LinkedIn, more than any other business networking site has a truly global reach. There are now over 60 million users throughout the world and this is growing by a staggering 2 million every month (LinkedIn claim that a new user signs up every second).
LinkedIn can be used for many different purposes (finding a job, finding new employees, market research and business development to name a few) but it is essentially a networking tool. Mastering visibility through effective networking techniques is key to success with LinkedIn (whatever your objectives) but there are increasing challenges presented by the international and multicultural nature of this network.
I was reminded of this fact recently over a coffee with Jacco Valkenburg when we met in London. Jacco asked me how a Recruiter in the UK would react if they saw that a potential target candidate hadn’t ticked the ‘career opportunities’ box in their ‘interested in’ section (at the bottom of their profile).
My answer was very clear – they would ignore it and approach the candidate anyway! Jacco was clearly surprised and stated that in the Netherlands this was considered to be poor practice and that if a user had not ticked this then they should be left alone. My argument was that this tick box is only ever noticed when someone first opens their account and that could have been years ago so how do we know it is still accurate?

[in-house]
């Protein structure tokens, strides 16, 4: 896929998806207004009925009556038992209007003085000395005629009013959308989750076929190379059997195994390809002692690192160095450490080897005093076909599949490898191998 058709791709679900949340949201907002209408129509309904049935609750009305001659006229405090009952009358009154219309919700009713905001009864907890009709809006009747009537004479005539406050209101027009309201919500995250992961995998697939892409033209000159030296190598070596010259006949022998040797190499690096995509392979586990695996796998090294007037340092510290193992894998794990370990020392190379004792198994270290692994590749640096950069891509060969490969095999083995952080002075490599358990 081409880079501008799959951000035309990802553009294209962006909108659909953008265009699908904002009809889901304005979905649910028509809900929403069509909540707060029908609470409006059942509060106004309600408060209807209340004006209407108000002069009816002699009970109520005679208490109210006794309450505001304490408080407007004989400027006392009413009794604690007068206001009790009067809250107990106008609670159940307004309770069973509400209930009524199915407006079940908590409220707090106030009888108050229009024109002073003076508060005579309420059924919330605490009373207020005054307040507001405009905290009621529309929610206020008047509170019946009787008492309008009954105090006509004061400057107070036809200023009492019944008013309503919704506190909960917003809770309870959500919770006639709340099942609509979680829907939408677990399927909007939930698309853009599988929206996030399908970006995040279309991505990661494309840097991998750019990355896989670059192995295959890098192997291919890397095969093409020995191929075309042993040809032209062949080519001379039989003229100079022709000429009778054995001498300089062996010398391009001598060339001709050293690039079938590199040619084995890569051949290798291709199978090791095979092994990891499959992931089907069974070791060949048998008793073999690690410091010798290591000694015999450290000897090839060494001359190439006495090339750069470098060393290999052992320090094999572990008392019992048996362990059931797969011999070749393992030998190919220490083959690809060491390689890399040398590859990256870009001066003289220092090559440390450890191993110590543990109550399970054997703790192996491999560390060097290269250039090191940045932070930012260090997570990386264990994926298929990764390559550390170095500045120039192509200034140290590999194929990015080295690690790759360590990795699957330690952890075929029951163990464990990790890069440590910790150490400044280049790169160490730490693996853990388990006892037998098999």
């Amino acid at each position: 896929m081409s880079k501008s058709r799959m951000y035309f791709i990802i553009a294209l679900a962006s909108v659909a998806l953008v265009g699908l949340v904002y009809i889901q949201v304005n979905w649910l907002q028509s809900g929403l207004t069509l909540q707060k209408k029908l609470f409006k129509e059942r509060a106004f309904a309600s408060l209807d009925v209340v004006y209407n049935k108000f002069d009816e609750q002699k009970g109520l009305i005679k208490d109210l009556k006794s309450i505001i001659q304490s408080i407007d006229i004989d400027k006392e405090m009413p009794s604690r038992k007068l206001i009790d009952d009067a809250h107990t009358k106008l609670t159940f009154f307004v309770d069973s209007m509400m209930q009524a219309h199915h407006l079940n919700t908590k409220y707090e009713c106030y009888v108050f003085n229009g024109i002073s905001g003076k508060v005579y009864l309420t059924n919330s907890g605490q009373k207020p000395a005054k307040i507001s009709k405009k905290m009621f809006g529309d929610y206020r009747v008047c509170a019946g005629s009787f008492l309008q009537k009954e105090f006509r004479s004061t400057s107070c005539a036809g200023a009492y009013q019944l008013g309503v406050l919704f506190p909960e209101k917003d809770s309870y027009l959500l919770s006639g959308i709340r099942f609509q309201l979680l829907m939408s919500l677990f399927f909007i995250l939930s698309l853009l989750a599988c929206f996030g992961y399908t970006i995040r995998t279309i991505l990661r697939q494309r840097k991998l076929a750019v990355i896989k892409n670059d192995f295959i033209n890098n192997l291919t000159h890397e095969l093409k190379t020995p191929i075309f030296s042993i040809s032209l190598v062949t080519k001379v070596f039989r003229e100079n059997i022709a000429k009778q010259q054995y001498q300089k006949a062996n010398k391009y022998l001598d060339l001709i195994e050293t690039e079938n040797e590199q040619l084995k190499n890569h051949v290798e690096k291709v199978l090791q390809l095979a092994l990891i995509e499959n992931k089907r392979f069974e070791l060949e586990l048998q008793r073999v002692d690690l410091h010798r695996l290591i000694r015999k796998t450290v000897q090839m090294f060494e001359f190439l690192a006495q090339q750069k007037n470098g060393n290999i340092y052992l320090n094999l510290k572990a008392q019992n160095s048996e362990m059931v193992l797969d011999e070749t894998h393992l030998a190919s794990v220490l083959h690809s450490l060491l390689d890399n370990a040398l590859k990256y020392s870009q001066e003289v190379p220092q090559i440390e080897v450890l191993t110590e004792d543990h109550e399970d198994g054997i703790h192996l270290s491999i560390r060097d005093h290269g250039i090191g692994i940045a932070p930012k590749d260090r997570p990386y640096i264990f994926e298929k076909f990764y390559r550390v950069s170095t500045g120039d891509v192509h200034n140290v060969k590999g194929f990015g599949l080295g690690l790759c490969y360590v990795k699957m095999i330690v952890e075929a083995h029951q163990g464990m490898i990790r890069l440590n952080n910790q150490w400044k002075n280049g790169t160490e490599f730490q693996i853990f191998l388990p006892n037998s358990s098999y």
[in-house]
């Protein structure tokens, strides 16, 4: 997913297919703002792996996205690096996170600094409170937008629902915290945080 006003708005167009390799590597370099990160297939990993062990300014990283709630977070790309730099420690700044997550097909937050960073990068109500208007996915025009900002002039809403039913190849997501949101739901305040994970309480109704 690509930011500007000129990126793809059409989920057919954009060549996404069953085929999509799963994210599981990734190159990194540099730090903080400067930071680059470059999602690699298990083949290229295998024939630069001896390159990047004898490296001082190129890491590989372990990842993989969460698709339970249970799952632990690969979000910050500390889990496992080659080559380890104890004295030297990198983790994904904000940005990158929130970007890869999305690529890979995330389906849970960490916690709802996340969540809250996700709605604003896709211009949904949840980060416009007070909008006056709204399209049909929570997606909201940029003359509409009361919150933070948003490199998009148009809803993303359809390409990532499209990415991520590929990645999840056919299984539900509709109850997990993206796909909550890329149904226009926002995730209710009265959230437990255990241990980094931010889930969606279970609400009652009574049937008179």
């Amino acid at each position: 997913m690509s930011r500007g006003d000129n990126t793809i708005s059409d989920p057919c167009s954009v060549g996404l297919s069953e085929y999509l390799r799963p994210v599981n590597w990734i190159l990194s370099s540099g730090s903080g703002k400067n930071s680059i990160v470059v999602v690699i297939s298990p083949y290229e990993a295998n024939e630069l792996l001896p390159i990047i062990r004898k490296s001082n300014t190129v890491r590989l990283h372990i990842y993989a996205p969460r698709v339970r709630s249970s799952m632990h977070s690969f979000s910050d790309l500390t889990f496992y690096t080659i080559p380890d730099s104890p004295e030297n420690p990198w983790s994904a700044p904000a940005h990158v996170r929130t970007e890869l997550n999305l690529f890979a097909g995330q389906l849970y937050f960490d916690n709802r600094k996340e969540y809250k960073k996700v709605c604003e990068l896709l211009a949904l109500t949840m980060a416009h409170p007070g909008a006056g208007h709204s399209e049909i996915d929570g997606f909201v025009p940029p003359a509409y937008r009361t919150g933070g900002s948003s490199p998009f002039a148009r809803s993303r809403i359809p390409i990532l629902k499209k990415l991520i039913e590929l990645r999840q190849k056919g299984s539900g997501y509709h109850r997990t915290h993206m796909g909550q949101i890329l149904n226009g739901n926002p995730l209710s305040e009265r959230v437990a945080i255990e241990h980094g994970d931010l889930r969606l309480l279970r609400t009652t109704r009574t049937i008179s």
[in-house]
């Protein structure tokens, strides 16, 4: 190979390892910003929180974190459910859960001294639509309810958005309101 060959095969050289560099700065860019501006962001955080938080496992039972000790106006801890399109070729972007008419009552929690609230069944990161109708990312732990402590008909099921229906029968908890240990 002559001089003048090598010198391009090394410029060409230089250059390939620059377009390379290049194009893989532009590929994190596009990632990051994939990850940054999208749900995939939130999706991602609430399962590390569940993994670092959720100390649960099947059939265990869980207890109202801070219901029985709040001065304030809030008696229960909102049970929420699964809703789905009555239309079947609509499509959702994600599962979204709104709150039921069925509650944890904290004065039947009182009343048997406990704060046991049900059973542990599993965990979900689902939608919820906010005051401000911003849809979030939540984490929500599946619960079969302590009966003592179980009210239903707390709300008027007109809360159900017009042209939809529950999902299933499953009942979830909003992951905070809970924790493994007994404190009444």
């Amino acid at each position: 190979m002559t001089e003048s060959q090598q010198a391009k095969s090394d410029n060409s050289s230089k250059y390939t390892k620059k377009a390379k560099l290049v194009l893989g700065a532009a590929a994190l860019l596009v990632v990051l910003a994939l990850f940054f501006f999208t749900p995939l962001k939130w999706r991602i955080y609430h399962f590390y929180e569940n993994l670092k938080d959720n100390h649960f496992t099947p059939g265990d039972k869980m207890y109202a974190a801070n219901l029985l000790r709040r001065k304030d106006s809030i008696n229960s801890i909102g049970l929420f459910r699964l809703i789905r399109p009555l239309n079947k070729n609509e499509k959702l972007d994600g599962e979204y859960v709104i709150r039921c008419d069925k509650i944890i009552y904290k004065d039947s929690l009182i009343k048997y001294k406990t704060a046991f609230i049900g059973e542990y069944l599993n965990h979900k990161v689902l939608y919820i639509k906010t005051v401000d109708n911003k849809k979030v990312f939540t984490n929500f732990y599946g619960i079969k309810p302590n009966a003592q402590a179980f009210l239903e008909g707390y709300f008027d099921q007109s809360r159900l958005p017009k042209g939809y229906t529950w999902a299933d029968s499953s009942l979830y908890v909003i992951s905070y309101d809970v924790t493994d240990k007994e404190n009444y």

The reality though is that this is less a practical issue of whether the information is correct and more a cultural issue. In the UK users would rarely have an issue with being approached in these circumstances but in the Netherlands they would mostly find this inappropriate.
This got me thinking about how we deal with cross cultural issues on LinkedIn. Another example is the connection invitation (see below).
If you are inviting someone you don’t personally know (and lets face it most users do at some point) what reason do you select on the invitation? I have noticed that most invitations I get from the US state that they are my ‘friend’ which in the UK and possibly throughout Europe may appear to be somewhat rude and presumptuous, I also get plenty of ‘friend’ invitations from India – the difference with Indian ones is that they never take the time to write a personal note whereas most Americans tend to write something and as a result I accept more of them.
What cultural differences have you noticed on LinkedIn?
It would be great to hear from users across different cultures and could this help us all be more successful in the way we network internationally.
By Mark Williams (Mr LinkedIn)
UK based Independent LinkedIn Trainer